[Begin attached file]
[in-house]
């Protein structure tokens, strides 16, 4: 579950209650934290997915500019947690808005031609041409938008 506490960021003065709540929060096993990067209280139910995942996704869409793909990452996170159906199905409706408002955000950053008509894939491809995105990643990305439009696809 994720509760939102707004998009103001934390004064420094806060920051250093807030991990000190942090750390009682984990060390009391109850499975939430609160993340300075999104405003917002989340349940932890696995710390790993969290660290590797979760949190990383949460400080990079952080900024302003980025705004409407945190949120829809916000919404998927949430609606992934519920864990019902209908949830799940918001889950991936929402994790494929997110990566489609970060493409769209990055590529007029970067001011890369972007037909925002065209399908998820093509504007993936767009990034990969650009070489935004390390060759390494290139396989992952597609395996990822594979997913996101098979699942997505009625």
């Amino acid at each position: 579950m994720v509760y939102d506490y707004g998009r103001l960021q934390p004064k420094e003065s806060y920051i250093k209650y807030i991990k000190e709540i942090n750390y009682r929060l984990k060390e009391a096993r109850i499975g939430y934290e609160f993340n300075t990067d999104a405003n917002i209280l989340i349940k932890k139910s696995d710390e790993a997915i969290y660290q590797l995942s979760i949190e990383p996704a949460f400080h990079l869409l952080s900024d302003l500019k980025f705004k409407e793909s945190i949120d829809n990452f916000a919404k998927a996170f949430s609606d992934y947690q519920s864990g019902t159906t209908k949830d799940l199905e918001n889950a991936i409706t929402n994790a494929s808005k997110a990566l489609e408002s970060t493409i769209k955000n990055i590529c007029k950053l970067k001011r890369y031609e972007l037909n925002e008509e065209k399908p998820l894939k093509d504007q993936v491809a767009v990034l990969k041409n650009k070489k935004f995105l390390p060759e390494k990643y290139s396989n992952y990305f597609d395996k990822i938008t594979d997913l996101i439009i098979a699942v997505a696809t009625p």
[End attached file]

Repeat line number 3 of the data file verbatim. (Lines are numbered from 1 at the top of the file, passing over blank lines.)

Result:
């Amino acid at each position: 579950m994720v509760y939102d506490y707004g998009r103001l960021q934390p004064k420094e003065s806060y920051i250093k209650y807030i991990k000190e709540i942090n750390y009682r929060l984990k060390e009391a096993r109850i499975g939430y934290e609160f993340n300075t990067d999104a405003n917002i209280l989340i349940k932890k139910s696995d710390e790993a997915i969290y660290q590797l995942s979760i949190e990383p996704a949460f400080h990079l869409l952080s900024d302003l500019k980025f705004k409407e793909s945190i949120d829809n990452f916000a919404k998927a996170f949430s609606d992934y947690q519920s864990g019902t159906t209908k949830d799940l199905e918001n889950a991936i409706t929402n994790a494929s808005k997110a990566l489609e408002s970060t493409i769209k955000n990055i590529c007029k950053l970067k001011r890369y031609e972007l037909n925002e008509e065209k399908p998820l894939k093509d504007q993936v491809a767009v990034l990969k041409n650009k070489k935004f995105l390390p060759e390494k990643y290139s396989n992952y990305f597609d395996k990822i938008t594979d997913l996101i439009i098979a699942v997505a696809t009625p």